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The future of two interstate freight hubs designed to help take thousands of trucks off Melbourne’s roads remains unclear, with the state government accused of inaction and industry experts calling for a decision.
Federal Infrastructure Minister Catherine King’s 90-day review of $120 billion of projects in the infrastructure investment program has again plunged into doubt funding for the terminals planned at Beveridge in Melbourne’s north and Truganina in the west.
An artist’s image of the proposed Beveridge intermodal freight terminal, which would handle goods moved on the Inland Rail.
Victorian Labor’s signature Suburban Rail Loop is the only state project funded in the program that is safe from the nationwide review, designed to scrap waste and determine priorities.
The terminals would connect to the troubled Inland Rail project carrying freight up the east coast, but have gone so far off track a final cost and timeline are unclear.
Only last month, King accepted the recommendations of a separate review by former energy adviser Kerry Schott to deliver the urgently needed Melbourne terminals concurrently, with Truganina to later become the dominant venture. King said Inland Rail remained an important project the federal government aimed to complete.
Peter Anderson, chief executive of the Victorian Transport Association, said he understood the need for another review and believed progressing two terminals at once was unnecessary.
“They’ve got no money,” he said. “You don’t climb Mount Everest in one step. You need to go through it in stage by stage.”
Anderson said the road and rail industry wanted the Truganina site, through which the majority of freight moves already, and “the sooner we can start it, the better”.
There was no new money in last week’s federal budget for either terminal while the 90-day review is under way. The $1.62 billion for Beveridge from last year’s March budget remains, as does $740 million for planning Truganina.
“There have been no changes to commitments on intermodal facilities in the 2023-24 federal budget, and the Albanese government will continue working co-operatively with the Victorian government on the funding and delivery arrangements for [Truganina],” a spokeswoman for King said.
The Andrews government has made no commitment for the Beveridge site and prioritised the west, setting aside $6.1 million for planning in last year’s state budget, but it believes both terminals would eventually be needed.
The projects became a flashpoint during the 2022 federal election when Labor and the Coalition diverged on whether the north or the west – two growth areas crying out for more secure jobs – should take precedence.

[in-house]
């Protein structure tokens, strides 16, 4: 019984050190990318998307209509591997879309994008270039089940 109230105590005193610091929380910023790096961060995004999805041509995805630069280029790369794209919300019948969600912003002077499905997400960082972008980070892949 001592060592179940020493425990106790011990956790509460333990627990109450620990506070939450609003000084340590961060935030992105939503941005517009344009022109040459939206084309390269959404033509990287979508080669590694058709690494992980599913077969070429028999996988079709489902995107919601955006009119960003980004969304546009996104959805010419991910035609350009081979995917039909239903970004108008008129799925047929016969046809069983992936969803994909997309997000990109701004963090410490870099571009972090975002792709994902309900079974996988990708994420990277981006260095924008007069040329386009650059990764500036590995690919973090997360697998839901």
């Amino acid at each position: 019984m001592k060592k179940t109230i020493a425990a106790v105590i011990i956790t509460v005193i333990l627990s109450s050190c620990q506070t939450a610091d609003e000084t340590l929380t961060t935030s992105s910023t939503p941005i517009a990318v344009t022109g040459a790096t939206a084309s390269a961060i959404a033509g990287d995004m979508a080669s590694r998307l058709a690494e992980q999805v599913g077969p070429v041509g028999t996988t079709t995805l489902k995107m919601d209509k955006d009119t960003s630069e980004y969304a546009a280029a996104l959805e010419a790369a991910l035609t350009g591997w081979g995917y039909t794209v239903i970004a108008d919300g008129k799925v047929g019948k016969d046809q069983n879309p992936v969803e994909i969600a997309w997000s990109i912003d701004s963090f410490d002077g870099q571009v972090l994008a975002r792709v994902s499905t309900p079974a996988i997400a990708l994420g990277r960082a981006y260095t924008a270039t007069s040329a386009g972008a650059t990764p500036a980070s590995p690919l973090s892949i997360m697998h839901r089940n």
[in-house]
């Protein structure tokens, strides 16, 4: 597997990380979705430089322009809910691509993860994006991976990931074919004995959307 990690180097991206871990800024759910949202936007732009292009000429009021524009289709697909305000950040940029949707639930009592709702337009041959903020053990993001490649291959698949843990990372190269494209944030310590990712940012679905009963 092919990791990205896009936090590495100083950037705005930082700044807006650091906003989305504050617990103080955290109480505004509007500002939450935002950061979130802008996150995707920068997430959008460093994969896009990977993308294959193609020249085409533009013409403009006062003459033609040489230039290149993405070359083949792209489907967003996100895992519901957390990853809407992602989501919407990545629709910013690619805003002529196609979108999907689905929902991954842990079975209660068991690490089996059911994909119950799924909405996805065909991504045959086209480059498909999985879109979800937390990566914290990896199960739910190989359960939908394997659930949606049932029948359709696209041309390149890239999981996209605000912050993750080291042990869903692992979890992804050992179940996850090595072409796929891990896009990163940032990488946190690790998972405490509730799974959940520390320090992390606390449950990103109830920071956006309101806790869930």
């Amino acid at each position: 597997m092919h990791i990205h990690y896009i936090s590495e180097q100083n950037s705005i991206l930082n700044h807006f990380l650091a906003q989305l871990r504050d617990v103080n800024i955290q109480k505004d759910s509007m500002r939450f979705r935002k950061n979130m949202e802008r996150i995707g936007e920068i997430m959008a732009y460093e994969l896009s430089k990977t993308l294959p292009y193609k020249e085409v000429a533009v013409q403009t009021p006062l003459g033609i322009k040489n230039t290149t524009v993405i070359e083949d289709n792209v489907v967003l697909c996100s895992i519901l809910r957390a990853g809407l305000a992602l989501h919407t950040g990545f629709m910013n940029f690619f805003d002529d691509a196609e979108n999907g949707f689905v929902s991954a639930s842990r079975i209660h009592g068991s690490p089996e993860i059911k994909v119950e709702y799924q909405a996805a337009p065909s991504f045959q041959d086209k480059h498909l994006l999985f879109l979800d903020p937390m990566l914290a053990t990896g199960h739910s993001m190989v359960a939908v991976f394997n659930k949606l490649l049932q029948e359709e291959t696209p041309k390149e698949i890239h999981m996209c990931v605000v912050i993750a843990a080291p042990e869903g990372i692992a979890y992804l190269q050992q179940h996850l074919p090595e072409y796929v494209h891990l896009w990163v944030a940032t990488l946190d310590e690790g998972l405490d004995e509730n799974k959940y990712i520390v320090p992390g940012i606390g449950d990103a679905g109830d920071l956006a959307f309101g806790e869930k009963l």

King last year accused the Coalition of making a “fake commitment” for $1.62 billion to build in Beveridge and of announcing a litany of “press release projects” she claimed the then Morrison government had no intention of pursuing.
Melbourne’s existing hub, which does not support double-stacked trains, will close after 2030.
Rod Hannifey, president of the National Road Freighters Association, who prefers Truganina for the interstate terminal, said a second review was an opportunity to consult after Inland Rail was botched so badly.
“Do a lousy job, and then we’re stuck with it for the next 50 to 100 years, and it’s too late, money wasted,” he said. “But realistically, they’ve got to decide and make a plan and stick with it.”
State opposition spokeswoman for freight Roma Britnell said the Andrews government should be pressuring federal Labor to get on with the ventures, and accused state Labor of focusing on spin rather than getting freight off roads.
“The talk has not resulted in an outcome as yet, and I think a decade is a long time.”
She said progress had been slow on parts of the Port Rail Shuttle Network, which would move 30 per cent of containers across Melbourne by rail, and the mode-shift incentive scheme needed to be enhanced.
Infrastructure experts have welcomed the review of all projects, which exempts election commitments and those too far into construction, particularly while capacity is constrained by labour and supply shortages.
A Victorian government spokeswoman said the state understood the need for both terminals but its priority was in the west. “We’ve been clear that we’ll need new intermodal terminals both in Melbourne’s west and in Beveridge to deliver better outcomes for Victorian businesses and the community – but our priority is to see [Truganina] built first.”
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